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Erika Stone

  • Erika Stone is a German émigré, who moved to New York with her parents and sister in December 1936, at the age of 12. She went on to carve out a career as photographer.
  • Given name:
  • Last name:
  • Alternative names:

    Erika Klopfer

  • Date of Birth:
  • Place of Birth:
    Frankfurt am Main (DE)
  • Profession:
  • Introduction:

    Erika Stone is a German émigré, who moved to New York with her parents and sister in December 1936, at the age of 12. She went on to carve out a career as photographer.

    Word Count: 32

  • Signature Image:
    Portrait of Erika Stone, 1951 (© Erika Stone, Courtesy of Katarina Doerner Photographs, Brooklyn, NY).
  • Content:

    Stone's family were able to emigrate to New York thanks to the assistance of a cousin of her father's and intitially lived in a hotel in Midtown Manhattan, then later in Riverdale/The Bronx. Stone's first encounters with a camera had taken place in Germany with a box camera which she used to take photographs of the family. In New York, at the age of fourteen, she started taking photographs in the streets where she lived, capturing the local children at play, and later went on to photograph also in Harlem and the Lower East Side. Stone only learned from her parents that she was Jewish after the family's emigration to New York. “The main reason for our immigration was the fact that we had a Jewish background. I never knew it until I came to the United States. Our parents kept everything from us because at Hitler’s time everybody was spying and it was very easy to get arrested and they were very fearful that we would say something. I was shocked when I found out about my Jewish background. At some point I became anti-Semite when I lived in Hitler’s Germany. Therefore it was hard for me to conciliate with the fact that I have a Jewish background. But not anymore. So we were a very poor immigrant family. As I remember, I worked all throughout my childhood. I started as a babysitter, then got more serious jobs. We always had a lack of money in our family. Thus I think it’s logical that I am more attracted to poor people and their lifestyle. When I became a little older I started to wander around Harlem and Lower East side and photograph poor people. There is where I found a lot of people with unconventional stories and I wanted to tell them through my photographs. I was not attracted to the posh, fancy areas such as Park Avenue.“ (Korbut 2015)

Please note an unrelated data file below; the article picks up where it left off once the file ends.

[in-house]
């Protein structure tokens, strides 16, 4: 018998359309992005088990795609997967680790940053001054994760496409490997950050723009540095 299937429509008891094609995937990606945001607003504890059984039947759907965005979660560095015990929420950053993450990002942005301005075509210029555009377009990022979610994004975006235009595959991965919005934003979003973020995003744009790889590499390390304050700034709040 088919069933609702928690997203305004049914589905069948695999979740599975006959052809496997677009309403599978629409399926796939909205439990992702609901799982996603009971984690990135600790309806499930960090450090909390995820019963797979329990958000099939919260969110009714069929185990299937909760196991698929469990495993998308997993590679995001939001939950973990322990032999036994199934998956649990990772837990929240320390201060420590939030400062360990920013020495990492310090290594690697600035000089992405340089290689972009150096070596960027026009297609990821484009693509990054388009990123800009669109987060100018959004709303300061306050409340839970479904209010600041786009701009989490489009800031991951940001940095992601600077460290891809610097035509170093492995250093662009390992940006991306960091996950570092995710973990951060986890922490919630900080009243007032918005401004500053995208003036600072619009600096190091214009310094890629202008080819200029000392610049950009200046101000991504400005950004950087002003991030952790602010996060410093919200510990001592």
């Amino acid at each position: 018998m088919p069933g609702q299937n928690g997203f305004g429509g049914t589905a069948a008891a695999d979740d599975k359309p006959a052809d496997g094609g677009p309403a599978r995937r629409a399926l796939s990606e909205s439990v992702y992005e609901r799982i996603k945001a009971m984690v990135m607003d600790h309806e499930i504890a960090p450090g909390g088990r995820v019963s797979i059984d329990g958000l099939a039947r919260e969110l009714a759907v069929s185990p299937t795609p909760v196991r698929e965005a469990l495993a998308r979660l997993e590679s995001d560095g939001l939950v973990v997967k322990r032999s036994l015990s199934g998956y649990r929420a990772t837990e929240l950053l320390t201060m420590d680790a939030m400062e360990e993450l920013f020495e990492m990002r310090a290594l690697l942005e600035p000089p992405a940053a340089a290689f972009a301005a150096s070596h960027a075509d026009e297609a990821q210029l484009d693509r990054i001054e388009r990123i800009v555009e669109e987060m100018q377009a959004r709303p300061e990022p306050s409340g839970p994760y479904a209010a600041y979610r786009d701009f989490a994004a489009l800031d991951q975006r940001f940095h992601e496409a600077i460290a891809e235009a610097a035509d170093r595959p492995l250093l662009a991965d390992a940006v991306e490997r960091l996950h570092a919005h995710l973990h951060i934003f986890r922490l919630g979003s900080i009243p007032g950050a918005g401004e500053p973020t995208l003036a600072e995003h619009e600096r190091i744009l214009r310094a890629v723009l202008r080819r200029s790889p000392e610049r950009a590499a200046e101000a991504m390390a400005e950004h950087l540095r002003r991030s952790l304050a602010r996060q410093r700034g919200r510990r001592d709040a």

Through her father’s friendship with the émigré photographer Fritz Henle, Erika Stone get a job at the Leco Photo Service. This was her stepping stone into the photo scene in New York, where in 1941 she joined the Photo League and studied photography under Berenice Abbott at the New School for Social Research.
    Reports in the school's journal reveal that her studies provided her with a successful start as a photographer and in 1951 she was honoured in Life magazine's Young Photographer’s Contest and, in 1953, in Photography magazine's International Picture Contest.
    Although she gained technical and practical knowledge from her time studying under Berenice Abbott, for her 1930s New York shoots Stone preferred to shoot with more mobile cameras rather than the large-format camera and tripod used by Abbot. Stone deepened her urban exploration tours with her camera throughout New York, focusing on everyday street scenes and frequenting bars and restaurants. In her photographic series on Sammy’s Bowery bar in 1946, she portrays the life and clients of the bar in humanistic images. Topics of emigration were highlighted in her 1951 series on the Ellis Island immigration station, where the émigré photographer Werner Wolff also produced a series of photographs.
    From 1947 until 1953 Stone worked for the European Picture Service, which was founded by the émigré Max Peter Haas.